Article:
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Adjusting to Food Allergies and Sensitivities
Elena Rosen

The few mild digestive problems I had before CFS were magnified when I became ill, but over time I have improved my digestion and this has had a big effect on the rest of my symptoms.

Pre-CFS, I was mildly lactose intolerant but now I can't eat any dairy at all. Also, I am hypoglycemic and have Irritable Bowel Syndrome [IBS] as well as many food sensitivities. I avoid dairy, wheat, refined sugar, nightshade vegetables (potatoes, tomatoes, peppers and eggplant), sulfites and preservatives.

To figure out all of the foods that didn't work for me I used an elimination diet. I cut out one suspected irritant at a time for a couple weeks each. Through logging I could see if my digestion was improving and if there was any effect on my symptoms.

It was only when my digestion began to improve that I understood how much of an effect it had on the rest of my symptoms. I've noticed an especially strong link between stomach problems and increased brain fog as well as low blood sugar and my NMH [Neurally Mediated Hypotension].

Because there are so many things I can't eat, buying ready made food or getting take out isn't really an option for me so I cook all of my meals. When I was at my sickest, cooking my dinner was the biggest task of my day. I quickly learned that trying to do all the cooking at once was too much for me. I would prep ingredients earlier in the day, then rest, then do the actual cooking, rest before and after eating and then clean up.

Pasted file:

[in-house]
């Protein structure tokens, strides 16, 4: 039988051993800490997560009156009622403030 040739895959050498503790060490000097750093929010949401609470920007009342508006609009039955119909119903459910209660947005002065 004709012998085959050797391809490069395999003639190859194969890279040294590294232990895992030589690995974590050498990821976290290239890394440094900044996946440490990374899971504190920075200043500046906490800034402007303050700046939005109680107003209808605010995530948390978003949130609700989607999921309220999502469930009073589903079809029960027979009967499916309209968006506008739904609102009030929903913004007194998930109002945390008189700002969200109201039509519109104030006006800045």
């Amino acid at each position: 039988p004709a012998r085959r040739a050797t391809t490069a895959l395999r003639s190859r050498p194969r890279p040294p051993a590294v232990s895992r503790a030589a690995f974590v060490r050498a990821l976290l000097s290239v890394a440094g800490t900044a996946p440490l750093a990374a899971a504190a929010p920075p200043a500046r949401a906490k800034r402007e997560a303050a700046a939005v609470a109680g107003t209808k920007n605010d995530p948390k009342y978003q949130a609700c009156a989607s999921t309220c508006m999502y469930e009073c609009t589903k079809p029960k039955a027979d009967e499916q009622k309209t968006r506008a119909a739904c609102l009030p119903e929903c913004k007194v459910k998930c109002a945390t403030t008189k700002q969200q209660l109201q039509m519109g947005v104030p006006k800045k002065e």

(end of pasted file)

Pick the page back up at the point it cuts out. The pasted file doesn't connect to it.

I cook mostly one pot meals for simplicity's sake. (Making a main dish and two sides with brain fog is a recipe for disaster.) I also try to make a meal with leftovers a few times a week so I can have dinner in the fridge or freezer if I have a busy day or just need a night off cooking.

It may seem tough but I've come to see cooking with limited choices as a daily chance to flex my creativity. Not being able to eat so many foods has led me to explore new foods and make some great discoveries (my latest find is celeriac). I've been forced to learn so much about cooking and nutrition and become a much better cook because of this experience, someone who actually enjoys cooking.
Note: Elena Rosen is a CFS patient from Vermont and a course leader in the CFIDS and Fibromyalgia Self-Help Program.